Most of the localites say that it is a No-Man’s land. From the Simana view-point one can see the narrow winding road leading to Sandakphu on the other side of the valley. Also, one can get a great view of the dazzling Kanchenjunga peak. Just sit, relax and enjoy the breath-taking view.

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From here, the roads look more scenic with lush green tea gardens on the mountain slopes on either side of the road, and the Nepalese women working in the tea gardens and we too can pluck some twigs of tea. The famous tea estates like Thurbo and Gopaldhara owns few mountains of tea here . Thubro has got its factory here on the way to Mirik and one can have a visit to it by taking permission from the manager.

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Our next stoppage is the beautiful Mirik. It’s a small beautiful town, at an altitude of 5000 ft. The top attraction of Mirik is the Sumendu lake, with a garden on one side of its bank and woods on the other. Both the banks are connected by a arching footbridge. Sit along the bank of the lake and relax or just walk over the bridge to the other side of the lake to take a walk through the woods and there is a small temple (Devi Sthan) in the forest. Boating is also available here.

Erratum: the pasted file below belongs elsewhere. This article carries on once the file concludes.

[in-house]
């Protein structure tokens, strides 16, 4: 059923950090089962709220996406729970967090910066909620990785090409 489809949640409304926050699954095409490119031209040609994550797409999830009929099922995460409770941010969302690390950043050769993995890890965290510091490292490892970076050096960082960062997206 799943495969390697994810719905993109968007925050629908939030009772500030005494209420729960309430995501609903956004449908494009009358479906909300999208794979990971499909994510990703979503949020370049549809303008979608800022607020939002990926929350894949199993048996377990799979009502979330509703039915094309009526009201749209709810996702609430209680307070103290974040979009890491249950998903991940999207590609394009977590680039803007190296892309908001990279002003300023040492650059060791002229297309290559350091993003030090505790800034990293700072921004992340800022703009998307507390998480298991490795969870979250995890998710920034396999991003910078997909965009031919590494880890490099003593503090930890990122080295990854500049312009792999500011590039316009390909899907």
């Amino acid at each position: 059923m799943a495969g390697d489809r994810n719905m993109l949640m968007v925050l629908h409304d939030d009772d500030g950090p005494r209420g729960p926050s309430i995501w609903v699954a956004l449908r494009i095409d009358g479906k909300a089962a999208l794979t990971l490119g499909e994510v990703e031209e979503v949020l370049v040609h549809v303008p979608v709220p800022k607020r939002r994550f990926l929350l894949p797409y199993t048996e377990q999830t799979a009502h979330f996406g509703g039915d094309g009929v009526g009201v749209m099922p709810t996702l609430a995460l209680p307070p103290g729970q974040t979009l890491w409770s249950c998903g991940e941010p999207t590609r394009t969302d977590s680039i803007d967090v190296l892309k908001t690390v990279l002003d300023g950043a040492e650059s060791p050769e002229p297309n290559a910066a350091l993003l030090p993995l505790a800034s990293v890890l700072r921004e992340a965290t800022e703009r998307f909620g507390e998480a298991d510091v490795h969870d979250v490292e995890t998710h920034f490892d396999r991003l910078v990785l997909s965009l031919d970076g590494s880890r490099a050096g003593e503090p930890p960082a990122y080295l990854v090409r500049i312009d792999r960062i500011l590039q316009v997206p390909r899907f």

Other attractions of Mirik are the Monastery and the Orange Orchids. Got a chance to see the Monastery but not the Orange Orchids. Will plan it the next time 🙂

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On our way back to Darjeeling from Mirik, we stopped at the Pashupati Market, which happened to be at the India-Nepal border. It is actually located in Nepal. The formalities to enter the market are quite simple. They just require your Photo ID cards. Though Cameras are not allowed, we can very well use our mobiles. Lol!! The market is a 1 km walk from the border post and is full of imported electronic gadgets, jackets, perfumes, cosmetics and clothes. But, be careful as there are good numbers of fakes too.

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On further down, one can visit the place Jorpohri, which is located at an altitude of 7400 ft. The main feature is its twin lakes. This place is located in the midst of the pines and has a beautiful garden and a Shiv Mandir. A calm and serene place. The best part of this trip would be the drive to Jorpokhri from the main road.

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What else would be a perfect day out!! It will be more perfect, if you get a joy ride on the Darjeeling Himalayan Railways from Ghoom to Dajeeling on our way back. And am lucky enough as I got one 🙂

Thanks to the most sweetest person of my life for joining me in this trip 🙂 🙂

Neetha & Co.

There was a pause to the evil smile but the chirruping continued. She did make me feel that she was friendly enough and that did not put a full stop to the discussion in the room which was about Neetha and her boyfriend, who we assumed was one since they both seemed very close during their entry to the Induction Session. As night sprang upon us and the next early mornings assemble, we retired for the day.